Tolls also would have to be increased on the three routes where riders pay now:  Southport - Fort Fisher (now $5 per car) and Cedar Island-Ocracoke and Swan Quarter-Ocracoke (both now $15 per car).

They made an exception last week to preserve a toll-free link to the mainland for Ocracoke Islanders on the Hatteras ferry, which carries more than 300,000 vehicles a year.

The Knotts Island ferry, which handles 25,000 vehicles a year, got the same deal in a House floor vote today. ... [MORE]

Locke report warns against N.C. fast-train plans

Wendell CoxThe John Locke Foundation today issued a 14-page report attacking North Carolina’s plans for beefed-up passenger train service. It called on the state to reject hundreds of millions of dollars in federal high-speed rail grants, and suggested that intercity buses would be a better investment.

The report by writer Wendell Cox (see photo) seeks to validate warnings by state Rep. Ric Killian, a Charlotte Republican, that the planned rail upgrade will hurt freight railroads, weaken the state-owned N.C. Railroad and stick state taxpayers with heavy annual expenses – without providing economic benefits, easing highway congestion or improving air quality. ... [MORE]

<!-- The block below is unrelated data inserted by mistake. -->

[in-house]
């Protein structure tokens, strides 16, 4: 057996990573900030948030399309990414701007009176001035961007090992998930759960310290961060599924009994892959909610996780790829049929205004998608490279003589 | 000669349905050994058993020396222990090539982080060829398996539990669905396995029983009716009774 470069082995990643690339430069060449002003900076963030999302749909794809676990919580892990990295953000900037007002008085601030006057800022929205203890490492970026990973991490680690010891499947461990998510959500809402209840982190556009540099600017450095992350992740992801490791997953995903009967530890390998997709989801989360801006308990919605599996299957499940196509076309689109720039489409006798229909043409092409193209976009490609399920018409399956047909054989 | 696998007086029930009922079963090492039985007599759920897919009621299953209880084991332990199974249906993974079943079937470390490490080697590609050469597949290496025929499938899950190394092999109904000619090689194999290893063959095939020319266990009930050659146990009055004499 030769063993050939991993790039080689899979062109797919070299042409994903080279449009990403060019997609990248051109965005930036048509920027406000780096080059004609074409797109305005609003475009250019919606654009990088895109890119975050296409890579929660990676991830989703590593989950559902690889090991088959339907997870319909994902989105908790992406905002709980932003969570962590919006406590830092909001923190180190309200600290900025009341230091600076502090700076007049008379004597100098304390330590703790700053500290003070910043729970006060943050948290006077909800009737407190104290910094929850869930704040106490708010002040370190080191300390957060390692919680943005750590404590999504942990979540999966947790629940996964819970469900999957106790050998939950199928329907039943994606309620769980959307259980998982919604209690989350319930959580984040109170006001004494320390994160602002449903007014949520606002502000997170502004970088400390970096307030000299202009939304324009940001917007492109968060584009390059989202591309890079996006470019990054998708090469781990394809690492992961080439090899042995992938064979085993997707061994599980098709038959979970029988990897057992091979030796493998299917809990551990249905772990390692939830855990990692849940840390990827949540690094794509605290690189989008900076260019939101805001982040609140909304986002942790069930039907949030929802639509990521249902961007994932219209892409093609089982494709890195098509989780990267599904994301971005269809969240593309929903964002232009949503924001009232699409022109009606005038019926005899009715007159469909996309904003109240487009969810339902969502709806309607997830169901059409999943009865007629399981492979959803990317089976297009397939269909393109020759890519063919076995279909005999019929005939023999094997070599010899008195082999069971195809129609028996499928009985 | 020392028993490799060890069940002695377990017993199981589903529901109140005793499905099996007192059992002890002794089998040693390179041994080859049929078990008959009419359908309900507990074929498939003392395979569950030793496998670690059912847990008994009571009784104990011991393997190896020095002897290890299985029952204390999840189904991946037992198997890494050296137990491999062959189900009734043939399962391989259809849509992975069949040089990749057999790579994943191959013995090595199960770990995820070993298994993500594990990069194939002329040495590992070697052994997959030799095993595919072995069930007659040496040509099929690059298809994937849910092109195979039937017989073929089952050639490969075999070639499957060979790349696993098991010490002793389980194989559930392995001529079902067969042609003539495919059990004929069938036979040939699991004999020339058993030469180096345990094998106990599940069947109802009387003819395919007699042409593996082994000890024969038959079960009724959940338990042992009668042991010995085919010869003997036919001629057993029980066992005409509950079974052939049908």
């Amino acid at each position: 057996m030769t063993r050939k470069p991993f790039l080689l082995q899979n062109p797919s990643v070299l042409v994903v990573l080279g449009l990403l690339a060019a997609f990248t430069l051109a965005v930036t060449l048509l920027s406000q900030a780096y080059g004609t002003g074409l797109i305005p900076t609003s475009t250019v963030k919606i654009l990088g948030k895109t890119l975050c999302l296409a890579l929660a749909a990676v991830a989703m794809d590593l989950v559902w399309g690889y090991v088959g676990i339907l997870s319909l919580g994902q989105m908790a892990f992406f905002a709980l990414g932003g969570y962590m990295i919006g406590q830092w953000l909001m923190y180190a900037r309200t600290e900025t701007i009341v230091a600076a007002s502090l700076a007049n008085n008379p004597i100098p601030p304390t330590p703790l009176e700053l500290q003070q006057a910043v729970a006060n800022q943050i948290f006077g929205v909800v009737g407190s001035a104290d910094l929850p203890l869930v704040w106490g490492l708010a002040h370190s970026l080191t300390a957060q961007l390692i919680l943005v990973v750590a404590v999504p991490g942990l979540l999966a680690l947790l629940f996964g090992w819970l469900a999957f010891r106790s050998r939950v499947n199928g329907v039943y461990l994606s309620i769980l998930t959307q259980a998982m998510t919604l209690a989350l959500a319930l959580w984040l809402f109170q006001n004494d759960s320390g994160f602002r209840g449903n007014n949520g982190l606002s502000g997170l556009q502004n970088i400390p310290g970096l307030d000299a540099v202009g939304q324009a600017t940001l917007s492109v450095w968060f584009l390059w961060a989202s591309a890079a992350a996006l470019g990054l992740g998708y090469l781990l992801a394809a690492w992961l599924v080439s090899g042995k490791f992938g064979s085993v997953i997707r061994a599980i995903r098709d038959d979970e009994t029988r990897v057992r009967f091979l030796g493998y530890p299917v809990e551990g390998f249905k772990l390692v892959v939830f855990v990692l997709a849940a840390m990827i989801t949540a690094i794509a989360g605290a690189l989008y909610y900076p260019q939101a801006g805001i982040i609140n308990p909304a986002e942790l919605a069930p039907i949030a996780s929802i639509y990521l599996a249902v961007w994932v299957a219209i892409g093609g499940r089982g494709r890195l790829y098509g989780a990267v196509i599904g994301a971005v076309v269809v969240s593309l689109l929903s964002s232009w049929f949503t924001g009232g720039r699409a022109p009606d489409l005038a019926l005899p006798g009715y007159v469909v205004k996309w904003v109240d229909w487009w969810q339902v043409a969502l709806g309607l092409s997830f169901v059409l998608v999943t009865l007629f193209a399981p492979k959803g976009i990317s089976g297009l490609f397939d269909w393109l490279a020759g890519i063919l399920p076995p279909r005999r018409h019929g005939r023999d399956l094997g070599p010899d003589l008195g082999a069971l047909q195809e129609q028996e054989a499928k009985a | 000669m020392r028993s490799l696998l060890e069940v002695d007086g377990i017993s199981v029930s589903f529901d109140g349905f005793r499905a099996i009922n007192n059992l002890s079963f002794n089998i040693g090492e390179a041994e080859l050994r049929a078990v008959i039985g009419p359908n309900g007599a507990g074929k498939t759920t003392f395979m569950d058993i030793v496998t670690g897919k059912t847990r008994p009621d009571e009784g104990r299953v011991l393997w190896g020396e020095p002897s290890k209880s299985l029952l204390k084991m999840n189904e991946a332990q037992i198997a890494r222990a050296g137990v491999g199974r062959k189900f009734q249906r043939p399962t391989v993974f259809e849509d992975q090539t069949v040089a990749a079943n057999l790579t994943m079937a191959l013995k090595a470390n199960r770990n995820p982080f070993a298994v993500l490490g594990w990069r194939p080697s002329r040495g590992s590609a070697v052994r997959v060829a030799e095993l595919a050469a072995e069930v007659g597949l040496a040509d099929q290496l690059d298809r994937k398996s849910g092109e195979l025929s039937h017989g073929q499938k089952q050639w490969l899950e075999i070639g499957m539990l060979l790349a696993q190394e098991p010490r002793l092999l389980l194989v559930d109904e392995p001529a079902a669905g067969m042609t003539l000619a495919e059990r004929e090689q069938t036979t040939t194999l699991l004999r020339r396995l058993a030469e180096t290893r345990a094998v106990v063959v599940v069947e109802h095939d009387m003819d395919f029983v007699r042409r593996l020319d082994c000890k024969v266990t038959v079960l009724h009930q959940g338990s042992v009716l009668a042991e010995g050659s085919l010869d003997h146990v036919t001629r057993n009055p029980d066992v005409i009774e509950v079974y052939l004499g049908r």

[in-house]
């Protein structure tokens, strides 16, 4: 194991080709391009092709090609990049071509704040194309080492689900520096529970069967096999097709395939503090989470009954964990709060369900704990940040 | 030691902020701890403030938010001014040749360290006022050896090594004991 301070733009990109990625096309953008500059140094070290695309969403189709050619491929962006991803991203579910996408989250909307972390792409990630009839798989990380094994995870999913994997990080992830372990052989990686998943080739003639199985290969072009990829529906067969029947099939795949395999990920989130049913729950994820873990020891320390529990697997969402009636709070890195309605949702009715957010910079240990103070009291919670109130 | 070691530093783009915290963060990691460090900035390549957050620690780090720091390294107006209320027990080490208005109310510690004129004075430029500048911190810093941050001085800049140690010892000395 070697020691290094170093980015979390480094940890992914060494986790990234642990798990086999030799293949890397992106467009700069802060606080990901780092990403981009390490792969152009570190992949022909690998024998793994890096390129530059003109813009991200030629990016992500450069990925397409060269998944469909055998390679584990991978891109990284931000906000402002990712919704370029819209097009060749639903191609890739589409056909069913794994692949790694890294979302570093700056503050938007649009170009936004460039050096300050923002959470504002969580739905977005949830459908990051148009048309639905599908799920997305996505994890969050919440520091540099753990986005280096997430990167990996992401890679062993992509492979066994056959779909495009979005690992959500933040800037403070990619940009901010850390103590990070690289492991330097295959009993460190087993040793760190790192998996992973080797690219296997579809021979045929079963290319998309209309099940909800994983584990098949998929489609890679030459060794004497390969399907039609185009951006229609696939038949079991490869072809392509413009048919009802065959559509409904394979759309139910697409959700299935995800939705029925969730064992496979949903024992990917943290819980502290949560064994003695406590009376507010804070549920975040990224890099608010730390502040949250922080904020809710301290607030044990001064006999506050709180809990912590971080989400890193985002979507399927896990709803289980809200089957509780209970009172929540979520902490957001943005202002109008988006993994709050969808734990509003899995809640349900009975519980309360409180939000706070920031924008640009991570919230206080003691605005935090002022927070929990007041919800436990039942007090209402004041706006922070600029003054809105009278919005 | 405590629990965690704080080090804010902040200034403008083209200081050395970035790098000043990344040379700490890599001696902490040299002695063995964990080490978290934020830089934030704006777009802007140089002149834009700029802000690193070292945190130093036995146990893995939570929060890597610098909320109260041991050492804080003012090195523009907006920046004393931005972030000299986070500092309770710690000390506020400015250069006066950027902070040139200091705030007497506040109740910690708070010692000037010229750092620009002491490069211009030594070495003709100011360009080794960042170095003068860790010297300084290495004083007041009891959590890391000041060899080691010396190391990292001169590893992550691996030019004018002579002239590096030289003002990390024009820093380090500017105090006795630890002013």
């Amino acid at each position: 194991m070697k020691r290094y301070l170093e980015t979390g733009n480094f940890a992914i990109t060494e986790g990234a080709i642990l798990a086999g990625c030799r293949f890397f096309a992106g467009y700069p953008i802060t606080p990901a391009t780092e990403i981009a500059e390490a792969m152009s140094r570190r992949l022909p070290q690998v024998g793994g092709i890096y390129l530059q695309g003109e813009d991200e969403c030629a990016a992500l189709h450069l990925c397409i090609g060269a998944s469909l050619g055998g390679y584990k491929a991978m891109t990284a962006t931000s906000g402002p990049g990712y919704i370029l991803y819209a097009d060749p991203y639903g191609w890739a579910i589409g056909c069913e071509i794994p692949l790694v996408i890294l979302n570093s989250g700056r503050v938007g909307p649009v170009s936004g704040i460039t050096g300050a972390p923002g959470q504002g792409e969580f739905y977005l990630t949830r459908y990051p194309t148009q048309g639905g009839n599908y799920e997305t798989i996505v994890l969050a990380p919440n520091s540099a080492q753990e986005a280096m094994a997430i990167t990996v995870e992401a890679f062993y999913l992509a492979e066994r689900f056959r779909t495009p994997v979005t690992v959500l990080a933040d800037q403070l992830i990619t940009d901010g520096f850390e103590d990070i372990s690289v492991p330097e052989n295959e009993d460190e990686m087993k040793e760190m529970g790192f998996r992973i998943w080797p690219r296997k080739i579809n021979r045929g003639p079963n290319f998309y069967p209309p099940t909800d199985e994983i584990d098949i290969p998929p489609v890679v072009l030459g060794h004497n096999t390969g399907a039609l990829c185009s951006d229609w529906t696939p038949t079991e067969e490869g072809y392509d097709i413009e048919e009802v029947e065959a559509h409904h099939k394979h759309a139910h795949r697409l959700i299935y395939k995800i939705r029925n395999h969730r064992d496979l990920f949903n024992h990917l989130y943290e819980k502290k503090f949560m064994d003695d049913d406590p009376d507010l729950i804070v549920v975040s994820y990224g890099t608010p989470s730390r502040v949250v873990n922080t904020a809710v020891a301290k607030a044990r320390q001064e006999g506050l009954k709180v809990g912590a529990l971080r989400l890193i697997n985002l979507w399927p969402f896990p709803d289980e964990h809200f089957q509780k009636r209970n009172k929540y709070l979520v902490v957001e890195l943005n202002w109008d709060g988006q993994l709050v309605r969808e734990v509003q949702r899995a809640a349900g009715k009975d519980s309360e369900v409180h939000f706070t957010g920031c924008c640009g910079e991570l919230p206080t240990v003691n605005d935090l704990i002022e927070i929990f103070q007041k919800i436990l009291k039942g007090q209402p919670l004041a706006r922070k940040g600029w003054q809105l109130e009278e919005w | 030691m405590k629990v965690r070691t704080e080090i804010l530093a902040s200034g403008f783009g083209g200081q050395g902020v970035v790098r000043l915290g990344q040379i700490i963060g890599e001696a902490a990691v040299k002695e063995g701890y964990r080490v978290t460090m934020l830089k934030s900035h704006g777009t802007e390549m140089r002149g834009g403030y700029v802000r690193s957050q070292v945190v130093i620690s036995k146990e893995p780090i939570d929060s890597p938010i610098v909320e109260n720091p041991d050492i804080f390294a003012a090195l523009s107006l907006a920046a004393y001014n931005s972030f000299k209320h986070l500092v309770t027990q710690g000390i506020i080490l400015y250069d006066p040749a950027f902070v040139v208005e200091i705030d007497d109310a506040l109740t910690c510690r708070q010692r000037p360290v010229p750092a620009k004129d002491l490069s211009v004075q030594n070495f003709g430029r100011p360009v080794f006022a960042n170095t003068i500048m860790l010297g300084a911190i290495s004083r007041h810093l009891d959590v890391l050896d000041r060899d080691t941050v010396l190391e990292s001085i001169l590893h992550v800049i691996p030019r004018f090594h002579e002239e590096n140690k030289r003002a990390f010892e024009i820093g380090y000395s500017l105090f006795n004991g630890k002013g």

House votes today on anti-rail push to curb DOT 'joy ride'

A House vote is scheduled this afternoon on a bill by Charlotte Rep. Ric Killian that would require NCDOT to consult the legislature before it accepts more federal high-speed rail grants.

Killian wants to do more. He calls state-supported passenger rail service "a joy ride" (see today's Road Worrier column) and says the money does nothing to reduce road congestion or improve transportation safety. ... [MORE]

Republicans help pro-rail Democrats win skirmish with train foes

Republicans on the House Transportation Committee helped Democrats turn back a GOP proposal today that would give the legislature veto power over the state’s ability to accept federal railroad improvement grants – but rail foes will have another chance in a transportation budget vote Wednesday.

GOP Rep. Ric Killian of Mecklenburg County abandoned his push to make the state Department of Transportation send $461 million in rail improvement grants back to Washington. He changed tactics with an approach that could squelch chances for more money, including $624 million requested by DOT two weeks ago.